Trump’s Afghanistan-Pakistan policy

A mixed message for India

Business & Politics

News - Biz@India

August 22, 2017

/ By Ranvir Nayar / New Delhi



trump

Trump ask India to enhance its role in Afghanistan, without referring even once to China in his speech

The United States of America’s (US) President Donald Trump finally spelt out his Afghanistan policy and to little surprise he has made a U-turn from his campaign promise to withdraw from the quagmire. His words have a mixed message for India.

The decision by President Trump to enhance the presence of US military in Afghanistan by sending in more troops on the ground settles one of the biggest questions facing not only the Afghanistan government but also the entire region and perhaps more broadly the entire world.

While the Al-Qaeda’s influence and reach has been severely curtailed in Afghanistan and indeed many other parts of the world, two other serious threats – the so-called Islamic State (IS) and the Taliban have not only retained their control but especially in case of Taliban it has achieved significant military gains throughout the country, even when faced with US or North Atlantic Treaty Organization (NATO) soldiers.

A victory for the US in Afghanistan is extremely unlikely, since the country has spent nearly two decades trying to defeat the Taliban and Al-Qaeda. However, the continued presence of the US forces would play a big role in enhancing the capabilities and the morale of the Afghan defence forces and also give them more time to train and equip their personnel.

This would definitely make India happy as a stable Afghanistan has a direct impact on the situation in the troubled Indian state of Jammu & Kashmir where the situation has deteriorated sharply over the last three years, with several attacks on the Indian armed forces as well as civilians.

However, nothing what Trump said on Monday would have gladdened the Indian government’s heart as much as his attack on Pakistan for providing shelter and support to several terrorist organisations. This has been India’s bane and principle contention in seeking greater global pressure on Pakistan and for the new US President to speak out so sharply against Pakistan offering safe havens to terror groups must have sounded as sweet music to the Indian ears.

Also gratifying for India was to hear Trump ask India to enhance its role in Afghanistan, without referring even once to China in his speech.

Uncertainties of ‘Trumpolitics’

However, India needs to be cautious about the US President as he has been a flip-flop President if there was ever one. On most policies, he has either backtracked or worse changed course dramatically and it would be very worrying for India in case Trump decided to abandon his hard policy on Pakistan.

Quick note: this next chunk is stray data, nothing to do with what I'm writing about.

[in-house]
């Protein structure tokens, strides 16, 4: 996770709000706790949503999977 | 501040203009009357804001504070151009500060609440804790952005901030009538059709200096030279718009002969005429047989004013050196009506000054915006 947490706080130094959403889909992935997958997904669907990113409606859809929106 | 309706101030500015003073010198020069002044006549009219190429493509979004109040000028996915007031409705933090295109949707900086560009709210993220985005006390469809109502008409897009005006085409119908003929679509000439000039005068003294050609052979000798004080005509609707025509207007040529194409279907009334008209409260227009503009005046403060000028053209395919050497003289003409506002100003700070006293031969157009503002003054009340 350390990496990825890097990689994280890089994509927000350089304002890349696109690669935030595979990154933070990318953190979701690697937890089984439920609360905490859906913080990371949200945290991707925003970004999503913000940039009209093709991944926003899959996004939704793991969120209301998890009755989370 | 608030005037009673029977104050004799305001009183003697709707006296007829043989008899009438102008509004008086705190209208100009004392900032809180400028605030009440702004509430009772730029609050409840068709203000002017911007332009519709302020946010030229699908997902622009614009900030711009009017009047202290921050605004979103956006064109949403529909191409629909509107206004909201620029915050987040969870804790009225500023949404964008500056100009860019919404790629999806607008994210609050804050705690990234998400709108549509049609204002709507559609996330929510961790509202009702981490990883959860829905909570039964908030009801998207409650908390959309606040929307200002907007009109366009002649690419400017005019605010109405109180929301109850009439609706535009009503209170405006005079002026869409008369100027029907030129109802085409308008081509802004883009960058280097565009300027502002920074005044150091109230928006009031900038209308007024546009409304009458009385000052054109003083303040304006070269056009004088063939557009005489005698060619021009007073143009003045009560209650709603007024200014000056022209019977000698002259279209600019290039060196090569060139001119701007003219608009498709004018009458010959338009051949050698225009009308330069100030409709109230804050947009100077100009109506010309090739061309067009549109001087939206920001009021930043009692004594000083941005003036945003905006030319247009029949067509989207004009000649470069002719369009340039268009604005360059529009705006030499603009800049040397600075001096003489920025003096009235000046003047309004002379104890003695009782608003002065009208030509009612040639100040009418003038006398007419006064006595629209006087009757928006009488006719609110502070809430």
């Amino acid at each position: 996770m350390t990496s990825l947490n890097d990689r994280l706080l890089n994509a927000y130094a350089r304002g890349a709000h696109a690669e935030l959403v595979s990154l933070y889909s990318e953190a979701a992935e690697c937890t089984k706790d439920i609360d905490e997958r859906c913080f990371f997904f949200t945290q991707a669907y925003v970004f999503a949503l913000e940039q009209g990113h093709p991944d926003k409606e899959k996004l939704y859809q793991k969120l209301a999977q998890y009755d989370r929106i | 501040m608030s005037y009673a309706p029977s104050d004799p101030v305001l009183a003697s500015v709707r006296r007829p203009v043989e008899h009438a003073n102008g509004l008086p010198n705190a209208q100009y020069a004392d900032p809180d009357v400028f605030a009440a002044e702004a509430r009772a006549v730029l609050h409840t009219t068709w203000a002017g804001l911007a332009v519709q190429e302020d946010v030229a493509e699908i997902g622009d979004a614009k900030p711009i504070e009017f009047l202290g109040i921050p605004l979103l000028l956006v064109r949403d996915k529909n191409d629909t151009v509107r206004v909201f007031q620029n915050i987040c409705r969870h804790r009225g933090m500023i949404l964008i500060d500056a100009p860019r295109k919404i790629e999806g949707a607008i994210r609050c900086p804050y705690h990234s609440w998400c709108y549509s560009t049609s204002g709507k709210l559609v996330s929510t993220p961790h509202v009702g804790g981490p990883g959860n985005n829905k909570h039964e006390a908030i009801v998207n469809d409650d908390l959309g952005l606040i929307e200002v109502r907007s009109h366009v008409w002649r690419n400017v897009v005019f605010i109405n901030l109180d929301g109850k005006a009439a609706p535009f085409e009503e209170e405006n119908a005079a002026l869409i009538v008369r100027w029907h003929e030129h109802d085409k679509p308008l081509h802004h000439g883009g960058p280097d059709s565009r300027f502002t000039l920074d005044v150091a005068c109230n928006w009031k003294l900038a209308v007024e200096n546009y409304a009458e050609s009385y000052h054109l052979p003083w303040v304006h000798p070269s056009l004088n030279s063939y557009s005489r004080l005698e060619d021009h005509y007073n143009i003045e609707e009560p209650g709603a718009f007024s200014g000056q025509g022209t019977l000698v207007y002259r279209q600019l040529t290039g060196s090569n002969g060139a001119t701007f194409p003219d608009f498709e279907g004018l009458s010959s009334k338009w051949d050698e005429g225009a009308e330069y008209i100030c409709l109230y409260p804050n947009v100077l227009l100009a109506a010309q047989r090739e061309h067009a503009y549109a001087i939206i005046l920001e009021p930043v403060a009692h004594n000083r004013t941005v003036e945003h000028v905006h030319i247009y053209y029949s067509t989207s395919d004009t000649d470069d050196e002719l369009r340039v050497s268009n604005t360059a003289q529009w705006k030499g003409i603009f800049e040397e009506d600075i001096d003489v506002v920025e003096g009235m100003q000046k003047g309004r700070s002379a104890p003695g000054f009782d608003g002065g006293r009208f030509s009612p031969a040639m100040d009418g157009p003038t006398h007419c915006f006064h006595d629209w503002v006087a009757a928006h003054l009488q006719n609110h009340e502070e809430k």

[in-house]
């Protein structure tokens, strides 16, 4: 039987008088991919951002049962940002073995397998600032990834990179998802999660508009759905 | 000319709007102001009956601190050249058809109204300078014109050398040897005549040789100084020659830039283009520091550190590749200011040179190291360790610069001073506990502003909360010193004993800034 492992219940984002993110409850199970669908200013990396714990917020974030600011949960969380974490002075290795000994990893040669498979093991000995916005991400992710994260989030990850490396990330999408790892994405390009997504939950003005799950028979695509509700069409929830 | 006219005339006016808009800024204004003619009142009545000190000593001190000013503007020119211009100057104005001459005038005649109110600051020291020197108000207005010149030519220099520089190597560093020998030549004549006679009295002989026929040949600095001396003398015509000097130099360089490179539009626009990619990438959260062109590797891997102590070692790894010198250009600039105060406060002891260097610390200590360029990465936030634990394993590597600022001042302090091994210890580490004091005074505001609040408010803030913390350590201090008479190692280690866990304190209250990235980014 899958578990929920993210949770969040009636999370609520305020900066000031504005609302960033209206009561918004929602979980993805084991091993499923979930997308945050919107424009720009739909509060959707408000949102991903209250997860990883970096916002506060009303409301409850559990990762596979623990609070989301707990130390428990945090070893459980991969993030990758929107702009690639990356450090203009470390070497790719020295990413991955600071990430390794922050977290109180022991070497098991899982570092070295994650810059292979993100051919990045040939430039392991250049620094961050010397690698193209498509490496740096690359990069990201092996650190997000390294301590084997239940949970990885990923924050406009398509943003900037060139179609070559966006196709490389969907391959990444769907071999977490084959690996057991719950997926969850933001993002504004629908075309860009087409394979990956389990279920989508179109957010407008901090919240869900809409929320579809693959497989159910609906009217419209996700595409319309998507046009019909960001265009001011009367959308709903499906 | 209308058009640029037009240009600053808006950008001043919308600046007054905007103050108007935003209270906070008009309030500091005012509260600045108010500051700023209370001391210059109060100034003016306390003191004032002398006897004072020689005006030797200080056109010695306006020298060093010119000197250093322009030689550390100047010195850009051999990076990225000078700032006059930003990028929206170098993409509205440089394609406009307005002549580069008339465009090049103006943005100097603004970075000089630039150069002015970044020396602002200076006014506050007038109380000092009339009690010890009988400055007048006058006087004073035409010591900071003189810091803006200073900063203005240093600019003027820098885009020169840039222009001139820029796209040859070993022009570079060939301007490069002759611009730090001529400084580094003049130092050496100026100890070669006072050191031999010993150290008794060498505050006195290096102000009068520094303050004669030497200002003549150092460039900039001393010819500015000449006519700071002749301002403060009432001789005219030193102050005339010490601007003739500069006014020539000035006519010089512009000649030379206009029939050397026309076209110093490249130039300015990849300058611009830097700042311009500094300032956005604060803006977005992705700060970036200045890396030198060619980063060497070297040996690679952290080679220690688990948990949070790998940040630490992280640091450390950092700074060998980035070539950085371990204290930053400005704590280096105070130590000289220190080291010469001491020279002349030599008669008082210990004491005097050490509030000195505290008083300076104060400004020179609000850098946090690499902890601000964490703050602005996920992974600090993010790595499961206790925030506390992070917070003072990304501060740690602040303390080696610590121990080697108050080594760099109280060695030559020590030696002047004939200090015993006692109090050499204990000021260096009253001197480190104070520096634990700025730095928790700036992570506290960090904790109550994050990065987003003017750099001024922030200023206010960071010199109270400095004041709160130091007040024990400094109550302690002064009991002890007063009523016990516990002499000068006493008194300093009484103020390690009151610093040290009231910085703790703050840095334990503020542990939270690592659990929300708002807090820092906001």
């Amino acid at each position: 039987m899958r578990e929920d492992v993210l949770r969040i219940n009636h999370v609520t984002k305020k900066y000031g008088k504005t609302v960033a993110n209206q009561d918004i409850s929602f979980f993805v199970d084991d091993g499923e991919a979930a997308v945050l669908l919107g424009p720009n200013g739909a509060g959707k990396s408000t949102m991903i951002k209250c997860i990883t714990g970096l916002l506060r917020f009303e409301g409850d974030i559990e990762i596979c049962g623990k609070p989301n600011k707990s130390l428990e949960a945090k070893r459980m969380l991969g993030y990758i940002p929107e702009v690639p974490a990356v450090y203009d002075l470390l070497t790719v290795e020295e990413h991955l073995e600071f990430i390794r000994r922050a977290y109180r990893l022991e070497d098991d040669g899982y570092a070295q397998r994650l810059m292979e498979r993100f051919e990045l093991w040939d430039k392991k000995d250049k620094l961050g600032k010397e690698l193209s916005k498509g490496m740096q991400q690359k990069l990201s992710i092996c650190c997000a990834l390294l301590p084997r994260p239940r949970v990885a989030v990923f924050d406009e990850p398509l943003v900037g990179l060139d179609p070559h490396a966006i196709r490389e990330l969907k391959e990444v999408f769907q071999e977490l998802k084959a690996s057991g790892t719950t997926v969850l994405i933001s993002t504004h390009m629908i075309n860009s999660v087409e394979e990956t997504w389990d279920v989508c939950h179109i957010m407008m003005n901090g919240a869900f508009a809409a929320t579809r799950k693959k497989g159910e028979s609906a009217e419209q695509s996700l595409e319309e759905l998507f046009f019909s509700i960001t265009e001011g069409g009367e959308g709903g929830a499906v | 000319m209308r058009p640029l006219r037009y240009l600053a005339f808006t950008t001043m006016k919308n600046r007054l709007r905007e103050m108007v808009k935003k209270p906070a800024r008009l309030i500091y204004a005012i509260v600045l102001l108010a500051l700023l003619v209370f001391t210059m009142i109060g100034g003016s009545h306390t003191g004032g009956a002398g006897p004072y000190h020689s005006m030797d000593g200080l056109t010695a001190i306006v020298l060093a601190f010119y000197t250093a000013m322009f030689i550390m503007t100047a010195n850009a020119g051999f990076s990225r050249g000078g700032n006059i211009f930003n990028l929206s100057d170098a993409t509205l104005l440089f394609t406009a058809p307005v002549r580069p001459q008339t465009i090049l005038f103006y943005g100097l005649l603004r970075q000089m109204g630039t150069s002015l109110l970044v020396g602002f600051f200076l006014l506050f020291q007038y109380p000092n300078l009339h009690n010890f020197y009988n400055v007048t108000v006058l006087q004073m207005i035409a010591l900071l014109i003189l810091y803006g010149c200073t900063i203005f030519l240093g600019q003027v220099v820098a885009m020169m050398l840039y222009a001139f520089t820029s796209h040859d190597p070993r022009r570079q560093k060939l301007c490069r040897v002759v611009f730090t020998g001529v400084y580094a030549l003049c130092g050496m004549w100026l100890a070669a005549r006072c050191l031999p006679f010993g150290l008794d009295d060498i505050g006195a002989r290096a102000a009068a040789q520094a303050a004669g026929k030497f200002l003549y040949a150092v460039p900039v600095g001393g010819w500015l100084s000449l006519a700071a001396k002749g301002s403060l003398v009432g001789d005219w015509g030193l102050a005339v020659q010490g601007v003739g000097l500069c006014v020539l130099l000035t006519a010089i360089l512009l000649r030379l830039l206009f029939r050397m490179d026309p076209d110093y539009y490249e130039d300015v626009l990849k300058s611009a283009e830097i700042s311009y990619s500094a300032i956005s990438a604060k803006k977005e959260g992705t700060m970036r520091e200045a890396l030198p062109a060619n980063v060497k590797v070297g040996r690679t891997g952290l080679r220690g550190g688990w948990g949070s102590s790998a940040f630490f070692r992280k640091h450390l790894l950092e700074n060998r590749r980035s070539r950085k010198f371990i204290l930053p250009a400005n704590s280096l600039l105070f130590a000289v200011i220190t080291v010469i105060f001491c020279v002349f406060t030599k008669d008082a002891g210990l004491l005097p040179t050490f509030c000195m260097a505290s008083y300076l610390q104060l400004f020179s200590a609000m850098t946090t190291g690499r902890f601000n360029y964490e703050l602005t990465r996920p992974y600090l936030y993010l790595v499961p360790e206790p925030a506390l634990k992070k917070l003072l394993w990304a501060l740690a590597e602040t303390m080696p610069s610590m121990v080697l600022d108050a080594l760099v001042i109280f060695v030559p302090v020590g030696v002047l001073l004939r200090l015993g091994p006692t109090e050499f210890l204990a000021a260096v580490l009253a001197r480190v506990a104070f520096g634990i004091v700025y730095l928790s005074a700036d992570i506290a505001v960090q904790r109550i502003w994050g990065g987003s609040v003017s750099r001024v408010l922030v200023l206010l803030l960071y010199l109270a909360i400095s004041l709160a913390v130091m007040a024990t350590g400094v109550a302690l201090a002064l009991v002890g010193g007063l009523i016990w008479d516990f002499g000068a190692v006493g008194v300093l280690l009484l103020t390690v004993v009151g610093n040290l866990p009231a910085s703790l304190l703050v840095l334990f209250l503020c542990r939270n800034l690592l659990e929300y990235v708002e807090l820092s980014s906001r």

Moreover, India should also realise that despite all the recent shows of warmth and friendship, US (and most other global powers) would have their and only their strategic interests at heart when framing or altering policies. For India to start dreaming of finding a new, permanent ally whose policies fit perfectly to India’s vision of the globe would indeed be a folly.

An example of this was seen not too long ago during the COP 21 Climate Change summit in Paris in December 2015, where India, France, China and US took the lead and pushed through a high profile global agreement (though non-binding on signatory countries) to curtail greenhouse gas emissions significantly in order to check global warming.

At Paris, in order to let an agreement take place, India had made several sacrifices and concessions to the US and other nations and indeed moved dramatically from its earlier position on roles and responsibilities of various nations in curbing climate change. Yet within weeks after that India was fighting a losing battle against US on its policy of domestic content requirements in solar panels. This is just one of the several events that show that India needs to be extremely cautious before committing a lot of resources to the US-led actions in Afghanistan.

And, of course, India’s oldest strategic ally, Russia, has been distinctly unhappy to see India getting sucked into a US-orbit, almost ignoring the historic ties that the two countries have enjoyed. China, with whom India is already involved in a military face-off in the Doklam region, has gone a step ahead and increased its presence in Pakistan and other countries bordering India, in a bid to encircle India.

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